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Denizens: 27 - Leviathon

The crew of the Hermes spaceship, which has crash-landed and sunk into the sea of an alien planet, are shown the most amazing creatures in the galaxy and charged with saving them from extinction.

Brian William Neal's bold imagination has spanned space and time to produce a story which will take hold of you and stay with you for ever. If you are coming to the novel for the first time please click on Denizens in the menu on this page and start reading it from the beginning.




“Things fall apart, the center cannot hold. And what rough beast, its hour come round at last,
Slouches towards Bethlehem to be born?” - William Butler Yeats

Part 5


’Tis a far, far, better thing I do now than I have ever done.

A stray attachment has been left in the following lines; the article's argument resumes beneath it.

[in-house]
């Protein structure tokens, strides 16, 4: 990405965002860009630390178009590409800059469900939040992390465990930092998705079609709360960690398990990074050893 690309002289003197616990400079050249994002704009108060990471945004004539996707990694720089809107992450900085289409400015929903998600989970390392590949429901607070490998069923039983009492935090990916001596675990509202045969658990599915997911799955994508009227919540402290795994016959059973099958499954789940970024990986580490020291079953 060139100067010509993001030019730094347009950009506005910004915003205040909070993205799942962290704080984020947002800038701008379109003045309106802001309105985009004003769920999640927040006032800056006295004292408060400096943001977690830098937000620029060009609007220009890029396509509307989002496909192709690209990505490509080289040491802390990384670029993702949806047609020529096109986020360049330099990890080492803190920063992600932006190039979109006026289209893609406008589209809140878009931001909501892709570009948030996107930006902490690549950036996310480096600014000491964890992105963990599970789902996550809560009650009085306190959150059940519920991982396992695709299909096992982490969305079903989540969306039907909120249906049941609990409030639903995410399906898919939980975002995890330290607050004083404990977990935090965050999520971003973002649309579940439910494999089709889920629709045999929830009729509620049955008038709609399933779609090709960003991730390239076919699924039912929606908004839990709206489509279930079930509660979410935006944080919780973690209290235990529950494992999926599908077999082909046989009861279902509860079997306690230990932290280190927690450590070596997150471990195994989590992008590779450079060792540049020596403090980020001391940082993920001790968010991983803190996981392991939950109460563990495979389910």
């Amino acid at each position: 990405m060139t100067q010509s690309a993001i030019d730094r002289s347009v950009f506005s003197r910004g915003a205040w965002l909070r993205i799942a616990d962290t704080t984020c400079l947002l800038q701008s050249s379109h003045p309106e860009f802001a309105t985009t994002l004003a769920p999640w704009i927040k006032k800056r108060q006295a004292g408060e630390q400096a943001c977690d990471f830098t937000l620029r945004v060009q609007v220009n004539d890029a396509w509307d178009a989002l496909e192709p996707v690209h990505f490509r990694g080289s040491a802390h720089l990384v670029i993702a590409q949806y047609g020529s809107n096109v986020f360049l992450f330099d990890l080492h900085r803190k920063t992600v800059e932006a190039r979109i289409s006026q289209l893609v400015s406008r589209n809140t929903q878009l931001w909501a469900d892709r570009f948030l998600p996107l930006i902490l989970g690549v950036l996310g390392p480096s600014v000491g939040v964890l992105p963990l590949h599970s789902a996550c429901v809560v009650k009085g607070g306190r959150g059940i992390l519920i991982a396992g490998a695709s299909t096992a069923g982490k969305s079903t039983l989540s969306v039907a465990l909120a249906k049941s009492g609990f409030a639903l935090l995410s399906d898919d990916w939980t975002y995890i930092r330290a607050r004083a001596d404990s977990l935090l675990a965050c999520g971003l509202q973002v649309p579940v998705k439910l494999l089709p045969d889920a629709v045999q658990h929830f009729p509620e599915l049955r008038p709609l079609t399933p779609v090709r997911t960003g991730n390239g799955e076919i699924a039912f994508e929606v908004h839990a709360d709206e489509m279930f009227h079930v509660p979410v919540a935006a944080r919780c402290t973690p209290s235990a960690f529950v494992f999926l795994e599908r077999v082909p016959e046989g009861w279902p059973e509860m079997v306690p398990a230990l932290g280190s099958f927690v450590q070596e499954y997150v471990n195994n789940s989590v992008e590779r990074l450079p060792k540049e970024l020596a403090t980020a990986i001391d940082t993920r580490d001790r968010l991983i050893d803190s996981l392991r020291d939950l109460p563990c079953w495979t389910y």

It is a far, far better rest I go to than I have ever known.” - Charles Dickens, A Tale of Two Cities


“There are still some questions that need answering,” said Cal. He looked around the table at the others, then addressed the alien.

“You said there were spacecraft here, left behind after the migration of your people. How many, and what condition are they in?”

’Tau nodded, and sent to them all. [There are nine vessels suitable for travel to your world. As to their state of fitness, you will be able to determine that better than we. There are none of the Guild of Spacers left on this world, another reason why we could not leave, even if we desired to].

Cal frowned at this news, and ’tau went on. [I believe you will find they are similar in design to your own vessel. After all, they were built by humans, for human use].

The others looked at Bill, who shrugged. “He’s got a point. They can’t be all that different from what we’ve been used to; hopefully, we won’t run into too many problems learning to operate them. I guess ’tau can translate any written instructions, labels or whatever?”